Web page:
What’s in a Name?

BOOL is a language of a fevered imagination—the result of years of tinkering, infrequent bursts of activity and long dry spells. BOOL is at least 20 years in the making, and it has been through many versions and variations. It’s like a model train project I’ve been working on in my spare time for many years!

It was never intended as a serious language, so developing the spec and the supporting software (for what is a language spec without at least one compiler?) has never been a serious project. Still, this one never went away, and getting it into the light of day after all this time seems only right and just.

The name, BOOL, has four references:

  1. The name stands for Basic Object-Oriented Language.
  2. The letters form an anagram that makes a pronounceable word. This mimics the case of another language, BASIC. (It’s a double reference actually, since BOOL’s first word is “Basic”.)
  3. The name is a reference to the Boolean data type.
  4. There is a somewhat obscure reference to BCPL (four letters, starts with a “B”, ends with an “L”), an ancient ancestor language of C.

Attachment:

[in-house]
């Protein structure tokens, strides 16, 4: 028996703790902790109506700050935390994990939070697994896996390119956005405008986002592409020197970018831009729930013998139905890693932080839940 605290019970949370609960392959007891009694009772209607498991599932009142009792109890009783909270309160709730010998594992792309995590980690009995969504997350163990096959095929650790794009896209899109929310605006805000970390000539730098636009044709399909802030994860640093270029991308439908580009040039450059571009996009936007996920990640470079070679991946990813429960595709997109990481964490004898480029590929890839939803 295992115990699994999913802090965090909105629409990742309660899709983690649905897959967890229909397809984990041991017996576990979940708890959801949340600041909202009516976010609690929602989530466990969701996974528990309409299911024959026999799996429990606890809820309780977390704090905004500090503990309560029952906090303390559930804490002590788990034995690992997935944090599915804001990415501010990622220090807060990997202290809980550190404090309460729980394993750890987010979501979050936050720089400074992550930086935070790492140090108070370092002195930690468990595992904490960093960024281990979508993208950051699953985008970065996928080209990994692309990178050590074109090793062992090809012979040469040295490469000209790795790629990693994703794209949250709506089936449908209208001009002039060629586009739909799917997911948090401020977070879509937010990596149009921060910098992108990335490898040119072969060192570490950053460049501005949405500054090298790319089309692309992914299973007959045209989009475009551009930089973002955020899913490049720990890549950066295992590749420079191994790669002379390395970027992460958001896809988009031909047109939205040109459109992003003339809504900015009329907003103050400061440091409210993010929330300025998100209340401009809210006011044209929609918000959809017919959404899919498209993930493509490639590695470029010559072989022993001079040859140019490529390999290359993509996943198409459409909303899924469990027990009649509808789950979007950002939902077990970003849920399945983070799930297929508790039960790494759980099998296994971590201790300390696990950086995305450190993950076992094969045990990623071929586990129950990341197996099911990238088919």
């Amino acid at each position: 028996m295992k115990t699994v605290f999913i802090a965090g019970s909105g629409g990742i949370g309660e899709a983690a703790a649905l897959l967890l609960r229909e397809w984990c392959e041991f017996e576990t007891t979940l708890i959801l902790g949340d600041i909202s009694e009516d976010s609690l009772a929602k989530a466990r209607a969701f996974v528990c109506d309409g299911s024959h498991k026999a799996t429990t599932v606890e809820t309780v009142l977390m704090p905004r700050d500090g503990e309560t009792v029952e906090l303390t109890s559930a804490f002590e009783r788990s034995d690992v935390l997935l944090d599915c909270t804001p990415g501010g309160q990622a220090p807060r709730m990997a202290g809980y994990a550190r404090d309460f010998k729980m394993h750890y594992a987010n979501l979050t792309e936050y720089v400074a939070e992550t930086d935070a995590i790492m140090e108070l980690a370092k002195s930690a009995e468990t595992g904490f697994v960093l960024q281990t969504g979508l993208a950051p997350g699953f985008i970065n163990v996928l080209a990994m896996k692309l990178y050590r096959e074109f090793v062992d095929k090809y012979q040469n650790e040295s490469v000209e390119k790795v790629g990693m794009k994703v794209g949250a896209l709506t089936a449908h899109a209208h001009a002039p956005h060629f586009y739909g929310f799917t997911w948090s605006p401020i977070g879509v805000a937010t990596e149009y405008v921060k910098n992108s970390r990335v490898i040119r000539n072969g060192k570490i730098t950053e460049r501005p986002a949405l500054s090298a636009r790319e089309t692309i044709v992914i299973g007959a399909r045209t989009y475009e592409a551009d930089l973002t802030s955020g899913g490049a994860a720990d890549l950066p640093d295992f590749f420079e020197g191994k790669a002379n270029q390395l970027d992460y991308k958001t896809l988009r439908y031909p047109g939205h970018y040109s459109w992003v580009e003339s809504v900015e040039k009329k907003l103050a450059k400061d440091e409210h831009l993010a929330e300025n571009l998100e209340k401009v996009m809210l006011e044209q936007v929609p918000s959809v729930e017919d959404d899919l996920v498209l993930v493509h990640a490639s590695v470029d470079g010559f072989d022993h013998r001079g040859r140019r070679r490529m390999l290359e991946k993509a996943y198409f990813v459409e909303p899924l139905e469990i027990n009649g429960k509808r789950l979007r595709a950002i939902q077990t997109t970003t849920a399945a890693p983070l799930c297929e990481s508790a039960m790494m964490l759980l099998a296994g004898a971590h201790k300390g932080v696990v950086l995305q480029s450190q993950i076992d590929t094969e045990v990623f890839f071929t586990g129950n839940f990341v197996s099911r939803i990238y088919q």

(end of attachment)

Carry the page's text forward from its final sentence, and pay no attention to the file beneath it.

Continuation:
BOOL is a labor of love. It is not intended to be a serious programming language, but as a kind of work of art. That is not to say it’s a good work of art, just that it’s a work of art. Therefore, you should judge it for its appearance more than for its utility. Think of it as a sculpture, not an ideal computer programming language.

The connection to the programming language, BASIC, is deliberate, since—if BOOL has any value at all—it would be for teaching, illustrating principles or fooling around. Exactly like BASIC (which was first intended as a teaching language).

The reference to BCPL is important in two ways. It highlights BOOL’s complete unsuitability as a useful language, but it also pushes it away from BASIC toward C, the grandfather of many modern languages. (The “B” in BCPL also stands for “Basic”!)

That the name is also a common data type is just a bit of fun icing on the cake.

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